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Talk about a trip you took out to Anza Borrego

Inner Pasture on a cool 5/26. 5 balloon trip! Messages in this topic - RSS

ziphius
ziphius
Posts: 898


5/27/2012
ziphius
ziphius
Posts: 898
Saturday was clear, cool, and windy in the Inner Pasture. Daren’s advice from a previous post to park near mile 41 and hike up the sandy canyon was great. Much easier (though longer) route than Moonlight Canyon. Nice way to enter the pasture. No time spent in the northern end of the pasture, which I explored back in Feb. I headed south to the area ESE of Red Top this time. Finding unmapped springs and unheralded signs of past human habitation were my goals for the trip. Within a couple of miles of starting, I’d seen a dragonfly, always a good sign that there is water SOMEWHERE. Within the next mile, I saw my first LOGGERHEAD SHRIKE of the season, an adult bird, perched on some thorn scrub. I checked the bush to see if the bird had impaled any prey, but no sign. The different thing about this canyon is the amount of TRASH, compared with Moonlight Canyon. One of the first artifacts I found was this Mexican phone card:

Every quarter mile or so, I’d find whole plastic 2-liter bottles or gallon jugs. Sun-composted, chipped up versions of these were even more common. Textiles, whole or pieces, were scattered along the sides of the wash: a pair of black Levi’s, a knitted blanket, an inverted sweatshirt with unknown lettering stitched caught my attention:

Checking for scorpions and other crawlies, I carefully flipped it right-side out to reveal:


I was thankful it wasn’t a NY Giants design.

Working my way south towards the east face of Red Top, it was apparent that the jackrabbits were out in force. I encountered over 40 during my 13-mile walk.

I kept up my walk south, free of my pack, which I cached an hour earlier.

The first morteros I found were at an exposed site and these were fairly shallow scoops:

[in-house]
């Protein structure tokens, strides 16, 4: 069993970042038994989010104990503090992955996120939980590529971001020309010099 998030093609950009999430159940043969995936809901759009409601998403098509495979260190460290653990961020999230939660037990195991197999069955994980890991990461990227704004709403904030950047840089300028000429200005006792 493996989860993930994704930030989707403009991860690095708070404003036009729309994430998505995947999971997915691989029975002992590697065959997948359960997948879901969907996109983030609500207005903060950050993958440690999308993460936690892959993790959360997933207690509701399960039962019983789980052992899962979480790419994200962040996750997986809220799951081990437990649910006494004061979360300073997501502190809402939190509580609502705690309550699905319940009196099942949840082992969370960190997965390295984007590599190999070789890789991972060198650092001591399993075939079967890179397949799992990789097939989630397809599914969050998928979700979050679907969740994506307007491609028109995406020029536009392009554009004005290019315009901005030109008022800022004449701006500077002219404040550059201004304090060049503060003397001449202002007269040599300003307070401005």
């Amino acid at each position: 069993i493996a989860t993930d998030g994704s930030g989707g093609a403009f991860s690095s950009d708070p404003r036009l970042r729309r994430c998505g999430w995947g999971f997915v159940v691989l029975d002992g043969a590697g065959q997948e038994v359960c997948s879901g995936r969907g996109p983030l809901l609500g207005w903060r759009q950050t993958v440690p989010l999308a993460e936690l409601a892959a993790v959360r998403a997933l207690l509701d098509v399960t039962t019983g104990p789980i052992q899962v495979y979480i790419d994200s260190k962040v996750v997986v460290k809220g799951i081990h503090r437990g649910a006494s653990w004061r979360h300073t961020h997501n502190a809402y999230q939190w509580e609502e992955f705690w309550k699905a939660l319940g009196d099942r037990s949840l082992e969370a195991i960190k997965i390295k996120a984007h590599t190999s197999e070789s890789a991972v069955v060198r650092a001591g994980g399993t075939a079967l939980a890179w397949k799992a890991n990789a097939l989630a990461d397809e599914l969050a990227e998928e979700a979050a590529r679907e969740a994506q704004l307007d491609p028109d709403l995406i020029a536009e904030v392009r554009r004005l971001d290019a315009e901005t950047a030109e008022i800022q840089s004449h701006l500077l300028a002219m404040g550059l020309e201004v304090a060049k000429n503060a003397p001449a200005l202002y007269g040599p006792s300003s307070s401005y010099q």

Also found a little pottery nearby:

Then I found a sheltered, promising site, with a few morteros, one quite deep:



But this site had a lot trash as well, no doubt because it is shaded most of the time. But I did find a nice habitation site, just a bit tarnished. I found evidence of OLD human habitation, but was annoyed by the RECENT habitation clues. Ironic.

It got me thinking, how far and deep into the backcountry do I need to get to leave the trash behind? The balloons are always going to follow us, no matter how remote we get, but how far do I need to go to avoid the trash that is carried by human hands?

Late in the afternoon, I came across a very tame WESTERN TANAGER, that allowed me to approach with my dinky camera. I was on my stomach at this point, trying not to scare the bird.


Some cholla skeletons:

I’m counting this as a 5-balloon trip (2 mylar and 3 latex), even though the latex balloons were one bundle. The nylon streamers from the latex balloons even had a thumb-tack with them, implying that they had been anchored, albeit, poorly so. You can imagine the thumb tack, holding precariously, against the force of 3 helium-filled balloons, losing a half a millimeter of anchor every half hour, until it finally pulled loose, and the whole package floated up and away, perhaps riding along with a red-tailed hawk for part of its journey.


I carried my full pack and 4 gallons of water [oops, no it was only 3 I remember], giving me the option of staying Sunday if the mood struck me, but decided against a camp, based on the amount of illegal traffic evidence and trash that I found. No doubt I would have been perfectly safe there at night, it’s just that I was looking for a true, lonely backcountry experience. Cached a gallon of water in the area, just to see if it will survive the summer. Will return this autumn to see (and hopefully drink) the result. I didn’t find any uncharted springs, but those are longshots, especially this time of year. Hey Daren, you mentioned hiking to a spring in Inner Pasture on your last trip, is it the one shown on the topo at 32.904 and 116.342? If so, was there water? I encountered water in Feb. in the canyon farther up toward Red Top. That’s all folks, appreciate the opportunity to share this with the forum. – Jim
edited by ziphius on 5/27/2012
edited by ziphius on 5/27/2012
edited by ziphius on 5/29/2012
edited by surfponto on 11/26/2012

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